Meeting with children who’ve been targeted
Research suggests that children rebound best from bullying when they tell friends and adults. The goal here is to build resilience.
- Listen well, using open-ended questions and active listening. Let them know you care and want to help.
- Tell them that they aren’t to blame and don’t deserve this treatment. You can support them best by empathizing, whereas trivializing events will make things worse.
- Together explore ideas for improving the situation. Pinpoint bullying hot spots to avoid, and work on ideas for dealing with recess and lunch.
- Help them to find new friends. You can start by assigning partners and groups instead of allowing children to choose their own and by frequently changing the seating arrangements for the whole class.
- Teach self-talk, and role-play and rehearse staying calm, being assertive, and walking away. It is better if they can manage not to give in, get upset, or fight back, which promote bullying behavior. Do not suggest saying, “Stop,” pretending they aren’t hurt, or saying how they feel, which don’t work.
- Continue to offer support. Because bullying is a relationship problem and hurts so much, it’s important to stay in touch. Children who are targeted can too easily develop—and get stuck in—a victim mentality. Work to build a relationship, and make sure the child knows you’re there for him or her.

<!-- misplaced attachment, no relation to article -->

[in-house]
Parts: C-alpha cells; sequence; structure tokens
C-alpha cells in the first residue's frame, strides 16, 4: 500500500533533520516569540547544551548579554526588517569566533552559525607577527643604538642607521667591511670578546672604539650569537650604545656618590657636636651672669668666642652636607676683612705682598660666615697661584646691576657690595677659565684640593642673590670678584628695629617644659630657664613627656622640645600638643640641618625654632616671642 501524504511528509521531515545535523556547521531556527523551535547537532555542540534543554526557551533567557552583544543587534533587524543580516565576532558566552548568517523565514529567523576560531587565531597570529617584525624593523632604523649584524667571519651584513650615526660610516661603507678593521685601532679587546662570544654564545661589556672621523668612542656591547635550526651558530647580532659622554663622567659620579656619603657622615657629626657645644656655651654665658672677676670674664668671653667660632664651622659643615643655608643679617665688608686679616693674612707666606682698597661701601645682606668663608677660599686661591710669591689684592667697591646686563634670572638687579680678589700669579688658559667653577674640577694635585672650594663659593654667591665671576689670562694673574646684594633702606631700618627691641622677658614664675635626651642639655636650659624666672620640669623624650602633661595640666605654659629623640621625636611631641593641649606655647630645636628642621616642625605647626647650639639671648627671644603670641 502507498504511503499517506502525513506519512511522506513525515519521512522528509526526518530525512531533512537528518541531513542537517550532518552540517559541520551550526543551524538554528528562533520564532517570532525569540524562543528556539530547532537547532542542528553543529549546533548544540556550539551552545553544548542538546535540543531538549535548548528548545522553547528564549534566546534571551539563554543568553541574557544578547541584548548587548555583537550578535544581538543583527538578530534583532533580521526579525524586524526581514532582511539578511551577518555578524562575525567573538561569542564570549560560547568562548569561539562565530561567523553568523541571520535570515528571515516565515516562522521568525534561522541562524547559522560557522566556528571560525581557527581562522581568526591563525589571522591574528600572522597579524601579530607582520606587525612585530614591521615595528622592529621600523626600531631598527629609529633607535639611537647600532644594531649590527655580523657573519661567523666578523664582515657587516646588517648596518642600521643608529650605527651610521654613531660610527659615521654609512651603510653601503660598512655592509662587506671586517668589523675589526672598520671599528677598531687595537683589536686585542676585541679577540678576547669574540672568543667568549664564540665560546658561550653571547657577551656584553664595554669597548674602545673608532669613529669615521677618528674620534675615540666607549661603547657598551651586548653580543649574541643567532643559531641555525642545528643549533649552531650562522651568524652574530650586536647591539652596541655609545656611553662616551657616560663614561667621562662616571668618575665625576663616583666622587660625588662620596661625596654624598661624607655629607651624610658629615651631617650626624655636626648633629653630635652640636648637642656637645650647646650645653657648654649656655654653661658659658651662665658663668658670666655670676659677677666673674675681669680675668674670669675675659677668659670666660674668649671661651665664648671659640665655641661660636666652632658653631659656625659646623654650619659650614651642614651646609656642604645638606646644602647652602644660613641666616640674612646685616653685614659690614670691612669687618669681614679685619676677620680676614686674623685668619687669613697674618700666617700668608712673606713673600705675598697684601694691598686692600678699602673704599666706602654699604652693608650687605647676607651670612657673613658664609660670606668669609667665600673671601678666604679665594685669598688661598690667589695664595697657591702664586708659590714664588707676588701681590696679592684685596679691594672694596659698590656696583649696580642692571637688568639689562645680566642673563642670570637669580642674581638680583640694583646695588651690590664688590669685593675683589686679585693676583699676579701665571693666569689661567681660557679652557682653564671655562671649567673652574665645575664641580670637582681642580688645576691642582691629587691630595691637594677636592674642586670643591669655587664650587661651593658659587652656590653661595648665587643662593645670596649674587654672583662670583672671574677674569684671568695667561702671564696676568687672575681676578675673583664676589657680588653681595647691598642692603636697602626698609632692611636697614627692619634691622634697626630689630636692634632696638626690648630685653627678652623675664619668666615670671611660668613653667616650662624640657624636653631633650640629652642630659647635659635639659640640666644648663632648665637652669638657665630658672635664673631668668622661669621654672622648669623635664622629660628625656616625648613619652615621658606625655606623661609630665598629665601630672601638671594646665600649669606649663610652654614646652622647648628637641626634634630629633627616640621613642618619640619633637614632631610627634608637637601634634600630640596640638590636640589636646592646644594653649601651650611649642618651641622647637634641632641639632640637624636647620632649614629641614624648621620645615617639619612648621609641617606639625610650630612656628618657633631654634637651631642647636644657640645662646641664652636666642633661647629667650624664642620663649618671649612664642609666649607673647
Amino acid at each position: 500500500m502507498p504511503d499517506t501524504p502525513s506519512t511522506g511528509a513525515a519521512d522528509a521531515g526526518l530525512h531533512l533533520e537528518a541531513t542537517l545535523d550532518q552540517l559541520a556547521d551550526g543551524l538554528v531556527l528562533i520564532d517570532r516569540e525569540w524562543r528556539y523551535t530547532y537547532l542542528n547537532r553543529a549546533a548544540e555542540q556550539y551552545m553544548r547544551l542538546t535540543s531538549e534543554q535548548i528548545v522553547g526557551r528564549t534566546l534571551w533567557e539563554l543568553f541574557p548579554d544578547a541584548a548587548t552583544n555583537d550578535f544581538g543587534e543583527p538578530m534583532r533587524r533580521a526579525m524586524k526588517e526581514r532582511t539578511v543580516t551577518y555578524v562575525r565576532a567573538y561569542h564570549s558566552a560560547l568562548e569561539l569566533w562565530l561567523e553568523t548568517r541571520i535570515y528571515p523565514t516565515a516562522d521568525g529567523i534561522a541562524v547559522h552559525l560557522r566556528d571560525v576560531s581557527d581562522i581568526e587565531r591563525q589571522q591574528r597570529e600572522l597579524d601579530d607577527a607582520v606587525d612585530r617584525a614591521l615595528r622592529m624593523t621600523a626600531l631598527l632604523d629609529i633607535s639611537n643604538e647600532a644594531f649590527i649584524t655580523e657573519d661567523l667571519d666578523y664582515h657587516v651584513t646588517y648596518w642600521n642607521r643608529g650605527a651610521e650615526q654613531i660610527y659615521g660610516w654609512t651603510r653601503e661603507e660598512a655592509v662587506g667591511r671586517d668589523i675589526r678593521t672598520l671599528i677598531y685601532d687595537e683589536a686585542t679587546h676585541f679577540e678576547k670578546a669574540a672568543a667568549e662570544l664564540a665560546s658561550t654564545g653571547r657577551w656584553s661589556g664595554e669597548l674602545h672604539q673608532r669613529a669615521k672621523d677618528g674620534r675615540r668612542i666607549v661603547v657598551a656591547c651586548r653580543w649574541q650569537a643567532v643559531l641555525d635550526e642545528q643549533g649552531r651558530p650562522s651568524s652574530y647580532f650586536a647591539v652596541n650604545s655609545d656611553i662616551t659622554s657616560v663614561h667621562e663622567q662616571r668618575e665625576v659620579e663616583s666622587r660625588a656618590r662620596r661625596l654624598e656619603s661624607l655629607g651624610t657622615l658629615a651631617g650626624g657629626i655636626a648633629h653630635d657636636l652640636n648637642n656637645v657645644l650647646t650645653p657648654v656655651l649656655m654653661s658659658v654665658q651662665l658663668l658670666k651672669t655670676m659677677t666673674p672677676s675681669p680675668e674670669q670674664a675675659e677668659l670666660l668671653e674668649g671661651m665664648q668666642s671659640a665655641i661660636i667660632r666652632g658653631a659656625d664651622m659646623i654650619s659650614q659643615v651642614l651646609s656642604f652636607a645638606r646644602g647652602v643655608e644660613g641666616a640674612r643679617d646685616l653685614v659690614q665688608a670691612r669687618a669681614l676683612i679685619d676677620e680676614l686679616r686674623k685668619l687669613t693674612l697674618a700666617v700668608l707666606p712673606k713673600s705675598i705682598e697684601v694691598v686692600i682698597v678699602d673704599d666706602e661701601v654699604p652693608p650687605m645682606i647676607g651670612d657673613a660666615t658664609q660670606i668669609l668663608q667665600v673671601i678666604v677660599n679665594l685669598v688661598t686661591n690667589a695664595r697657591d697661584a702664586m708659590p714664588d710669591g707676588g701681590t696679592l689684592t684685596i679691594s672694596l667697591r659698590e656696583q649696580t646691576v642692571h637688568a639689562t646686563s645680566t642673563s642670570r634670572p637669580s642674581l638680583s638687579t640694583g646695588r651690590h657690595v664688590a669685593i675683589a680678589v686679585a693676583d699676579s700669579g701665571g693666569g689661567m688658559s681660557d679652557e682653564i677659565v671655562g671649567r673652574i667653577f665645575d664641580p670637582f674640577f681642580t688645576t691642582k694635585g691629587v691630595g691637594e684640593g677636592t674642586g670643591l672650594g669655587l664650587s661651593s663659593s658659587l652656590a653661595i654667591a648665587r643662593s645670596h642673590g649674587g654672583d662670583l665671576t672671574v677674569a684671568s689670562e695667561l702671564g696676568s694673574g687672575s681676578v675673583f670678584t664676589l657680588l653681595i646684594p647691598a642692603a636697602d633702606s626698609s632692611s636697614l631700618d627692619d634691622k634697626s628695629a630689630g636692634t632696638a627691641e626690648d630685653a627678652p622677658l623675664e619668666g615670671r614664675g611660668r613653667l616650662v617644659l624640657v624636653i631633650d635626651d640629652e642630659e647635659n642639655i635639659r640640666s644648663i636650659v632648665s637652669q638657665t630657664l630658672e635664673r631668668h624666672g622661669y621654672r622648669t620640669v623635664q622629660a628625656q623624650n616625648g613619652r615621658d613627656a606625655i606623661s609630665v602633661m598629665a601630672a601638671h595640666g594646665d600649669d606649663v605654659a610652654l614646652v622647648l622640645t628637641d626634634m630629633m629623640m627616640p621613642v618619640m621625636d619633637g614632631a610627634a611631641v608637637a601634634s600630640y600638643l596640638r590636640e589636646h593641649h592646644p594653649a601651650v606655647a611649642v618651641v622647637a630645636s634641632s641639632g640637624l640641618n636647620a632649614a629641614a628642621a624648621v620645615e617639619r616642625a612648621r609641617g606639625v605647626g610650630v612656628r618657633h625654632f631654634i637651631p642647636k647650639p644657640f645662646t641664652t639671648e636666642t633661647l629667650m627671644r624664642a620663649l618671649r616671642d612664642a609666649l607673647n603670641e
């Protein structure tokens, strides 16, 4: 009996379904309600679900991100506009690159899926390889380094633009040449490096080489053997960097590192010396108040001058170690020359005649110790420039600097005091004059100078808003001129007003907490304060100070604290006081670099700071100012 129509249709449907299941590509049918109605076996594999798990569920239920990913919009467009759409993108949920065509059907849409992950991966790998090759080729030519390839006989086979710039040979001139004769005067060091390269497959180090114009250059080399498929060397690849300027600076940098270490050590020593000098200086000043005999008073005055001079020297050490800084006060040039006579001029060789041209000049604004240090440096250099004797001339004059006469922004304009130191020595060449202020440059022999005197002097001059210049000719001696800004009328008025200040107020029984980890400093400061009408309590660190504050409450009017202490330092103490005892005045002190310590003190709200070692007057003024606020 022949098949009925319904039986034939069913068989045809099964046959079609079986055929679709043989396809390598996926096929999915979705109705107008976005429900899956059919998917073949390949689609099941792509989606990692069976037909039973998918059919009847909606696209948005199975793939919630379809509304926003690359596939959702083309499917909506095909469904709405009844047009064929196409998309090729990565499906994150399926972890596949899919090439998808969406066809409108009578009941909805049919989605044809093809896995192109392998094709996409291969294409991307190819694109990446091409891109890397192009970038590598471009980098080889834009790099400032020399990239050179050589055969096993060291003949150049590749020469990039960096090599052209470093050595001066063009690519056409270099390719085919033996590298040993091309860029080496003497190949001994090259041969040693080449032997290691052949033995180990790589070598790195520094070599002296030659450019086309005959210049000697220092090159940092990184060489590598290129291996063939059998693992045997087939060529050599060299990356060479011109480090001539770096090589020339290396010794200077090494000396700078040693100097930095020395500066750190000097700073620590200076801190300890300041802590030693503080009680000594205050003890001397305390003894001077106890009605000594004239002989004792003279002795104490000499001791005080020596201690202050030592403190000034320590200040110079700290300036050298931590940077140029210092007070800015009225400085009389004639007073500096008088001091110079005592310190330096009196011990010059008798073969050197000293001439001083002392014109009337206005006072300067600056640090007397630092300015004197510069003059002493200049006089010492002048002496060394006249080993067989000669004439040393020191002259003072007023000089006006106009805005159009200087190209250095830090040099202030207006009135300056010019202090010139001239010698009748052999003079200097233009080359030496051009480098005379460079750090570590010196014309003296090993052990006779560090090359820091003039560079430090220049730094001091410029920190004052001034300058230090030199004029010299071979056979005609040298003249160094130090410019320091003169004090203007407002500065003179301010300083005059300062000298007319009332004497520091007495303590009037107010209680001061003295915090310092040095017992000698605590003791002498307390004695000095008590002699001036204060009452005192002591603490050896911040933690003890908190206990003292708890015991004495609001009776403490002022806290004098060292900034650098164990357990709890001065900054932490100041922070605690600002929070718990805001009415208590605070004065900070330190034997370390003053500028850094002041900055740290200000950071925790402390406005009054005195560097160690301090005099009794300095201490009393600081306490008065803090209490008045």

Meeting with bystanders
Because almost all children will be bystanders at some point in their lives, it is probably most effective to speak with the whole class.
Bystanders often think bullying is wrong, feel sorry for the child who’s been victimized, and would like to help, but they fail to act. Peer norms—widely shared practices, behaviors, beliefs, and attitudes—play a huge role, but children may not know what their peers actually believe. Anonymous surveys and posters showing the results can help make them aware that others disapprove of bullying and want to intervene. Younger children may share their feelings in a circle or class meeting if there is an open and trusting sense of community in the group. Even a single defender can reduce the painful fallout for a child who’s being harassed.